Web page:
Art students visit the Pitt Rivers Museum

Art students visit the Pitt Rivers Museum
Lower Fifth student, Alayna, talks about her recent trip to the Pitt Rivers Museum in Oxford.

On Wednesday 21 June, art students in the Lower Fifth and Lower Sixth visited the Pitt Rivers Museum in Oxford. On arrival, we were struck by the vastness of the museum’s collection of artefacts; three floors packed with displays from all over the world. Before we were released to explore the museum (and the adjoining Natural History Museum), we had a talk by Melanie, one of the museum’s curators, in which she reminded us that each object was made with a specific purpose: to be a weapon, a decoration, an item of clothing, an object of faith and more. None of these items were made with the intention of being exhibited in a museum so it was interesting to consider the wider contexts that made up their story.

As we got dug into the objects of the museum, it was easy to find things relevant to our individual projects because of how extensive the Pitt Rivers’ collection of things are; objects range from mummified ibises from Ancient Egypt to a corroded USB-stick from north London in the 2000s. Staff there were also very friendly, gleaming to tell us facts like how the museum is home to the smallest doll in the world and how many of the items still have attached to them their original labels from the 19th century, when they were first obtained.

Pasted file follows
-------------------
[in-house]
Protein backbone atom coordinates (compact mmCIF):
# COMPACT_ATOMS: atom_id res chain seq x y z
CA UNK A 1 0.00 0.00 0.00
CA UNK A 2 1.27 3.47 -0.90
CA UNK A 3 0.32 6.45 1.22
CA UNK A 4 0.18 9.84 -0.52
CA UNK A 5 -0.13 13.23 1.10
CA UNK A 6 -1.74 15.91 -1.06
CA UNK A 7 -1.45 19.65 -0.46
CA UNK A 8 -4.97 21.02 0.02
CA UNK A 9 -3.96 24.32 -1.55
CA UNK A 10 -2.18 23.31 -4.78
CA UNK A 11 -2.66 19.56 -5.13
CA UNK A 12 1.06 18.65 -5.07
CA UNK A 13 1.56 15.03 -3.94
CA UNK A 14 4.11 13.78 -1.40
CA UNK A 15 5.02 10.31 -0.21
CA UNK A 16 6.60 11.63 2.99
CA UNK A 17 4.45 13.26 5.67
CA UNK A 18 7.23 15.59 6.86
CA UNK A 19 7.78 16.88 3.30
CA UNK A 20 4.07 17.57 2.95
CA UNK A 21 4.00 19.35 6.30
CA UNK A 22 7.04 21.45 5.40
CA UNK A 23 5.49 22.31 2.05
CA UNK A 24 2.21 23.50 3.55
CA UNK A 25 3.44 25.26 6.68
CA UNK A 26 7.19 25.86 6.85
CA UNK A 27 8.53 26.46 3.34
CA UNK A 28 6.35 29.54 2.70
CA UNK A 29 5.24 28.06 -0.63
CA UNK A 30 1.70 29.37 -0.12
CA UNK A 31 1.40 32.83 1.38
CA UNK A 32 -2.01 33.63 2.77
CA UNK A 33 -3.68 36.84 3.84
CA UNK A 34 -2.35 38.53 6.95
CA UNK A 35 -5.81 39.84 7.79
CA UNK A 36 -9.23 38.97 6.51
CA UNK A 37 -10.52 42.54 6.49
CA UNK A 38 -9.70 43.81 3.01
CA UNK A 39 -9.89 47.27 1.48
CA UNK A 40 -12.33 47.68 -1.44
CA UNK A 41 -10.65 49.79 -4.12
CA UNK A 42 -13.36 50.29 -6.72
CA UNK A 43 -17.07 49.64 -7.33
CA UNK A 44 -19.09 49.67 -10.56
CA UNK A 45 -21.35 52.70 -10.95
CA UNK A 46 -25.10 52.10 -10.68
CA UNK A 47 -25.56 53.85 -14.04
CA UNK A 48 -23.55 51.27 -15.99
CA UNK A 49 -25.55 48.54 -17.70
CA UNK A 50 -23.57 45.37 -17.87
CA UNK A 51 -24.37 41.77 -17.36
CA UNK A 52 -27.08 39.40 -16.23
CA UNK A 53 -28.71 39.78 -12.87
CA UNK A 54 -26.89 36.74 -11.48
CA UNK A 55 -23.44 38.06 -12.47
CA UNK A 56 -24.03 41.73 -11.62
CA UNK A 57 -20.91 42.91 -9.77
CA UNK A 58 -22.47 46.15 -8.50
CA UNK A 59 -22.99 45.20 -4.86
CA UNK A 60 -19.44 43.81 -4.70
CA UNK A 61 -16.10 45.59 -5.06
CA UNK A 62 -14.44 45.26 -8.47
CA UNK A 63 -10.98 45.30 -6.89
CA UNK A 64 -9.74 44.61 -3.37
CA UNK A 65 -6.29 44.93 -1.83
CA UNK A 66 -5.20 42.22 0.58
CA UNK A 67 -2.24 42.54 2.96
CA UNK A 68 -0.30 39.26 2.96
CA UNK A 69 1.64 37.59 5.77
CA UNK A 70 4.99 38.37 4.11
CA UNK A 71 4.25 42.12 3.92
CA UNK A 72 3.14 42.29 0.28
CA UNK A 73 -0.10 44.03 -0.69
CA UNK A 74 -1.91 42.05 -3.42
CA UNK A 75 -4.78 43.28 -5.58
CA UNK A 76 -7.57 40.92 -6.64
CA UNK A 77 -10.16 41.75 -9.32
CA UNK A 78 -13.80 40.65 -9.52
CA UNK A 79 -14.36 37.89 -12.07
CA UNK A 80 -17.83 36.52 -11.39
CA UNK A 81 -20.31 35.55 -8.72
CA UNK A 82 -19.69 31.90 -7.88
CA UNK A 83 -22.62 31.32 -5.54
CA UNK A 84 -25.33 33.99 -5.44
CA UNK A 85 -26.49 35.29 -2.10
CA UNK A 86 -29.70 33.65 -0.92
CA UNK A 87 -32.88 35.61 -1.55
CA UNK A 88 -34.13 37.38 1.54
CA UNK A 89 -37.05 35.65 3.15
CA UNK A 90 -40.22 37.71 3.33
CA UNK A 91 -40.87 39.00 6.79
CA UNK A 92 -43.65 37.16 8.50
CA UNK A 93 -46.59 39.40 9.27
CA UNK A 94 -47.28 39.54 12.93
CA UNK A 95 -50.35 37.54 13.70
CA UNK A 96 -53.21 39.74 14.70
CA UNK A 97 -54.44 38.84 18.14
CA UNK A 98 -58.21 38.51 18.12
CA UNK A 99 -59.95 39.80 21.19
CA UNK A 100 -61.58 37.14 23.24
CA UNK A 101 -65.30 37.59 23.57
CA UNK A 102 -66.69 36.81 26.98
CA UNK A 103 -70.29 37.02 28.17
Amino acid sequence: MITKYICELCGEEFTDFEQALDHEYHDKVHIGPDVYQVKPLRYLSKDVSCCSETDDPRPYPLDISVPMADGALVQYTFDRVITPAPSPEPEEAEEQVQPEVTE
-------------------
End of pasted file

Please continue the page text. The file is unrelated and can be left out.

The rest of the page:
However, as proud as the museum is about its sweeping collection of items, it also acknowledges the violent means by which many of the objects were obtained, and the items close ties to British Imperial expansion. The museum’s displaying of some items made us rethink the ethics of holding such meaningful objects – symbols of great significance to many persecuted cultures – in a museum that so heavily benefitted from the actions of the British Empire. Imagining these objects in their original context elevated their meaning from being random things in a crammed museum to intimate representatives of lost cultures.

Whilst the museum still echoes an imperial past, it has been working in the last few years to ‘decolonise’ the collections. Many displays, such as the tsansta (shrunken heads) and pieces of human remains have been taken down to distance the museum from racist connotations and respect the descendants of the people these artefacts were taken from. All in all, the Pitt Rivers Museum is captivating in its huge variety of objects but, as with all museums, it is important to remember their original contexts to grasp their true significance.

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